[Headline: One Design event]
I am excited about the One Design models for 2015. Bill Vanderbeek, creator and sponsor of the event, has selected two designs for next year and each of the following years through 2021. This doubles the odds of finding a design that will inspire you to get to the building board.
Although it is still the One Design event, you can fly either the Jays Bird or Reid Simpson’s Tornado next year. Use a Nostalgia-legal engine or a Tee Dee .049 or .051.
The Jays Bird is a well-known Nostalgia gas model that has been on my list for years. Now I have a good reason to build one. For a quick build, BMJR Models offers a Jays Bird kit listed in its Nostalgia section.
Originally designed for the Tee Dee .049, the Tornado is a slick-looking, rear-finned model that sports Reid’s distinctive pointed fin. The AMA Plans Service sells the Tornado plans. On the National Free Flight Society (NFFS) website you can find a complete listing of future One Design Models, as well as Jays Bird plans.
Constructing Wing Spars
Last winter I picked up a tip from Hank Sperzel regarding the way he constructs the wing spars on his .15-size and larger gas models. Using his Dremel table saw, Hank routs a 1/16 x 1/16-inch groove the length of the top and bottom spar. While the bottom spar is on the building board, he adds the vertical web and ribs followed by the top spar. The result is a strong, stable spar.
Had I known of Hank’s tip in 2006, it would have saved me much frustration. That was the year I finished my Pilfered Pearl 925 and bolted a Jett .50 to the firewall. It was slightly large for Category III venues, but that’s another story.
Although initially promising, the model became a fickle performer at best—sometimes flying well, other times exhibiting a hair-raising power pattern. After a series of problems with other models caused by a lack of wing rigidity, I decided to see what was going on with the big Pearl’s wing. Upon removing the covering, the problem was obvious. The webs between the spars had come loose in nearly all of the bays of the main panel.
Using the belt-and-suspenders approach in addition to reattaching the webbing, carbon-fiber caps were added to the diagonal ribs. The result was a rigid wing and a like-new model. It trimmed out in a few flights with an excellent, consistent pattern.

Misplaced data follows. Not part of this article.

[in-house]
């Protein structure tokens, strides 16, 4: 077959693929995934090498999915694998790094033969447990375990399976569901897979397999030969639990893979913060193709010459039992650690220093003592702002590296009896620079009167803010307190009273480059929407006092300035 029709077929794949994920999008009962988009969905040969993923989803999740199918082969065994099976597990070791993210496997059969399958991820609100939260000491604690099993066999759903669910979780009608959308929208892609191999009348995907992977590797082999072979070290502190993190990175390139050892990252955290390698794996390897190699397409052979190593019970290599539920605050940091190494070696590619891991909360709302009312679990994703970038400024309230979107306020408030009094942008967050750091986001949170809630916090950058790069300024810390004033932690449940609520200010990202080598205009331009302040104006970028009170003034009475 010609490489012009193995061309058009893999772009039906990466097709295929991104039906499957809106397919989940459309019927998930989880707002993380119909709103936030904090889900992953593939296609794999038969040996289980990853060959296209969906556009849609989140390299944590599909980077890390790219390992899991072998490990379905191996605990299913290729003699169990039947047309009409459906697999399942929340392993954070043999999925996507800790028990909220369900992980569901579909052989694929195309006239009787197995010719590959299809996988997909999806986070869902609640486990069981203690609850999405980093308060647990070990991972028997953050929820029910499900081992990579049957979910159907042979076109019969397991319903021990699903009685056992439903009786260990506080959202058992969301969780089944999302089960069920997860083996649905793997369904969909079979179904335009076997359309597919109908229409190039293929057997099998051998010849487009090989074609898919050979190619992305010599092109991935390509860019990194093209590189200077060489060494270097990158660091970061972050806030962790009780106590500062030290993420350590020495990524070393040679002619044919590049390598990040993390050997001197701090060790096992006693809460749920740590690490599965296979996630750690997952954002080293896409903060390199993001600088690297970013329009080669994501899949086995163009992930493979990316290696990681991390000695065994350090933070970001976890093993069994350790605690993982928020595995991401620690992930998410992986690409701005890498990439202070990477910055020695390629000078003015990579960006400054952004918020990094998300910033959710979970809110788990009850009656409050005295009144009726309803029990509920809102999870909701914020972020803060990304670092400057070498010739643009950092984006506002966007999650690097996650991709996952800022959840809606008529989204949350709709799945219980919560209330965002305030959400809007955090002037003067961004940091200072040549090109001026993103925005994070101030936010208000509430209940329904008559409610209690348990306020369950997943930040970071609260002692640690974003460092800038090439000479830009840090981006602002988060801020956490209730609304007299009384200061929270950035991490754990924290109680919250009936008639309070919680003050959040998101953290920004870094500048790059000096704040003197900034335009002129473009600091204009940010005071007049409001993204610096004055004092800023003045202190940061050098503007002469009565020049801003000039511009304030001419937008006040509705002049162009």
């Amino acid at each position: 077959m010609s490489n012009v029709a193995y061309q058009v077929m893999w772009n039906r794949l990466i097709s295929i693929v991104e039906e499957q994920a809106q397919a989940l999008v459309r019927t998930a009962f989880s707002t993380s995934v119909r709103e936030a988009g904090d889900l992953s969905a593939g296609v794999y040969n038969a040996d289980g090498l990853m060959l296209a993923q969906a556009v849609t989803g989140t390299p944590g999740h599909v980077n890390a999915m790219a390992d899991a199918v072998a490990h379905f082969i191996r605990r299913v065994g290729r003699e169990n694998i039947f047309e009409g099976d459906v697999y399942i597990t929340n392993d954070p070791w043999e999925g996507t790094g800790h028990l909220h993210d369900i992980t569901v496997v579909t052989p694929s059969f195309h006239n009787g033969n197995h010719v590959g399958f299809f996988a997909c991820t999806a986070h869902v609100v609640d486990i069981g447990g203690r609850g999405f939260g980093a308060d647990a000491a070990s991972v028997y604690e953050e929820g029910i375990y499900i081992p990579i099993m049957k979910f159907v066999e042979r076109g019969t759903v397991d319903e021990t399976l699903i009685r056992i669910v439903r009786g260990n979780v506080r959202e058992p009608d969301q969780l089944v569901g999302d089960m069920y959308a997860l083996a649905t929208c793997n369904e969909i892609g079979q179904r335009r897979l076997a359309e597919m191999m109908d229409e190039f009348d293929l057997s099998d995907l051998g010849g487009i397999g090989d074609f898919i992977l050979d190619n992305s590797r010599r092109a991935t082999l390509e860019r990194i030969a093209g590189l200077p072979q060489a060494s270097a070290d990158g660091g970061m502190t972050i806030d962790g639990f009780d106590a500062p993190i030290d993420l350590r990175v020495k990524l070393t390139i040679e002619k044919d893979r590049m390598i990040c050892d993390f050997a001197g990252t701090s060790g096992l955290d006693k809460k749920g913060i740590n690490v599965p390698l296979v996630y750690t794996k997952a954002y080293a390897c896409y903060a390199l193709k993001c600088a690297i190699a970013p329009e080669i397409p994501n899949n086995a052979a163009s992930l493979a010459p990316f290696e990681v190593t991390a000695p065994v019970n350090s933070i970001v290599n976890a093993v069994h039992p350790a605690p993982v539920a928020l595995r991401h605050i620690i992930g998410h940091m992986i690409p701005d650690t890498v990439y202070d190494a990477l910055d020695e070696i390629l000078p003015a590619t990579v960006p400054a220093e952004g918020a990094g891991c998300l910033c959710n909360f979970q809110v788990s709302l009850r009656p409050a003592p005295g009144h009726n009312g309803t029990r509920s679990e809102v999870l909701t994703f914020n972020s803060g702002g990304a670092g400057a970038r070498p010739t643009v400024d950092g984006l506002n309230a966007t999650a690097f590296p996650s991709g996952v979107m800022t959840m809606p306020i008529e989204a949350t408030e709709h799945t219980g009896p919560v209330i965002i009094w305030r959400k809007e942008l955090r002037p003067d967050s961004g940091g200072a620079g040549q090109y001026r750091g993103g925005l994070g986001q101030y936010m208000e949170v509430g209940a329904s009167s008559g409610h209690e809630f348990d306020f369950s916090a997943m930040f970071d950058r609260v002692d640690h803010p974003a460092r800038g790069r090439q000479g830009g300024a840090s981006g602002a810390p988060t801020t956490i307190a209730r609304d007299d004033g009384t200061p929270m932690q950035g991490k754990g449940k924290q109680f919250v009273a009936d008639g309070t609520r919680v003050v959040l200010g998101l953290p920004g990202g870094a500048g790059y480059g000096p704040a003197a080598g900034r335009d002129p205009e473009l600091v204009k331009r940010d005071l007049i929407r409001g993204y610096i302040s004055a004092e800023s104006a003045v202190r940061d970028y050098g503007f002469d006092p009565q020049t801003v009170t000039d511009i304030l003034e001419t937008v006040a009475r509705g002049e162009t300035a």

Adding Canopy Frames
Claude Powell reminded me of a technique to simplify adding canopy frames to your plunge-molded canopy. Draw the canopy framing lines on the mold before plunging the canopy. Apply most of the framing strips using the lines on the mold as a guide before separating the canopy and the mold.
Do not apply the bottom strips where the canopy rests on the fuselage until it has been mounted on the model. This allows you to cover the canopy/fuselage joint with the trim.
To prepare the canopy trim strips, attach some tissue to a small frame, then shrink and paint the tissue. In the past, I have applied the painted tissue to double-sided poster tape, cut the strips, and applied them to the canopy.
I recently saw a different technique that I like. While the tissue is still on the frame, apply glue-stick adhesive to the back of the tissue and let it dry. Remove the tissue from the frame and cut it into strips. Position the strip on the canopy and activate the adhesive with alcohol. This technique works well for tissue lettering.
In a great example of recycling, Denny Dock built a new fuselage for his Zeek so it could carry the required passenger for the Payload event.
Peck-Polymers P-51 Peanut
If you are interested in seeing a beautifully built and trimmed Peck-Polymers P-51 Peanut, watch the YouTube video referenced in the “Sources” listing. Unfortunately, A2Z closed its Peck-Polymers division, so new kits are not being produced. I hope someone will pick up the line.
Ken Achee sent details of the finish he used on his Gollywock. After steaming the covered wing to shrink the tissue and properly align the surfaces, he applied the finish with an airbrush. He used a mix of 25% Randolph Non-Taunting Nitrate, 25% PPG Duracryl DTL876 slow-drying Acrylic Lacquer Thinner, and 50% Randolph dope thinner. Spraying the finish kept the model light, and using the Duracryl helped prevent warps from shrinkage.
AMA Plans Service
(765) 287-1256, ext. 507
Peanut Scale P-51D